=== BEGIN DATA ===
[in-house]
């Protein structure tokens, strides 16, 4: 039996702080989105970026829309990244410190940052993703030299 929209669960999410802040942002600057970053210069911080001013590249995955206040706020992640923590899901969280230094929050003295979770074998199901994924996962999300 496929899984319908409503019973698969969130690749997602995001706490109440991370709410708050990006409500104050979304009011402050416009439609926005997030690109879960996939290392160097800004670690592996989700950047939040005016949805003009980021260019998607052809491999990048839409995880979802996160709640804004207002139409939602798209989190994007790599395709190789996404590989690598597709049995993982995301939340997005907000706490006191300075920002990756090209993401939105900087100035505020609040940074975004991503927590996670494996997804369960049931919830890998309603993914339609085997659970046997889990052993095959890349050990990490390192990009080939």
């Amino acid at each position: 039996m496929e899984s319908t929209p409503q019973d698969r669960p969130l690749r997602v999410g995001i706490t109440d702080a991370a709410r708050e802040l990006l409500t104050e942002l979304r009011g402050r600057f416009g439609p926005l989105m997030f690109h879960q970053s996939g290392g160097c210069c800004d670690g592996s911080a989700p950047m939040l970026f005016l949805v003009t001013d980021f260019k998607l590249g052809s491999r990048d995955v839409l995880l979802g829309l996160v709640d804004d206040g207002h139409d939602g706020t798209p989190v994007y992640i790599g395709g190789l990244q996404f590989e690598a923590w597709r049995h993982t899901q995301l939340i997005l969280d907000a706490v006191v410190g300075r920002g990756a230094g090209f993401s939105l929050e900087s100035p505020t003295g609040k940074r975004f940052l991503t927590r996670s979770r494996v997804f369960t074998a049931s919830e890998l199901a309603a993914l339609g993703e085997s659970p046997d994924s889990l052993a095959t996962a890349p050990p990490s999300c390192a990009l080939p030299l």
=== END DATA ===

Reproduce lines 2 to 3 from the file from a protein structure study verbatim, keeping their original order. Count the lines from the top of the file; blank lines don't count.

């Protein structure tokens, strides 16, 4: 039996702080989105970026829309990244410190940052993703030299 929209669960999410802040942002600057970053210069911080001013590249995955206040706020992640923590899901969280230094929050003295979770074998199901994924996962999300 496929899984319908409503019973698969969130690749997602995001706490109440991370709410708050990006409500104050979304009011402050416009439609926005997030690109879960996939290392160097800004670690592996989700950047939040005016949805003009980021260019998607052809491999990048839409995880979802996160709640804004207002139409939602798209989190994007790599395709190789996404590989690598597709049995993982995301939340997005907000706490006191300075920002990756090209993401939105900087100035505020609040940074975004991503927590996670494996997804369960049931919830890998309603993914339609085997659970046997889990052993095959890349050990990490390192990009080939």
């Amino acid at each position: 039996m496929e899984s319908t929209p409503q019973d698969r669960p969130l690749r997602v999410g995001i706490t109440d702080a991370a709410r708050e802040l990006l409500t104050e942002l979304r009011g402050r600057f416009g439609p926005l989105m997030f690109h879960q970053s996939g290392g160097c210069c800004d670690g592996s911080a989700p950047m939040l970026f005016l949805v003009t001013d980021f260019k998607l590249g052809s491999r990048d995955v839409l995880l979802g829309l996160v709640d804004d206040g207002h139409d939602g706020t798209p989190v994007y992640i790599g395709g190789l990244q996404f590989e690598a923590w597709r049995h993982t899901q995301l939340i997005l969280d907000a706490v006191v410190g300075r920002g990756a230094g090209f993401s939105l929050e900087s100035p505020t003295g609040k940074r975004f940052l991503t927590r996670s979770r494996v997804f369960t074998a049931s919830e890998l199901a309603a993914l339609g993703e085997s659970p046997d994924s889990l052993a095959t996962a890349p050990p990490s999300c390192a990009l080939p030299l």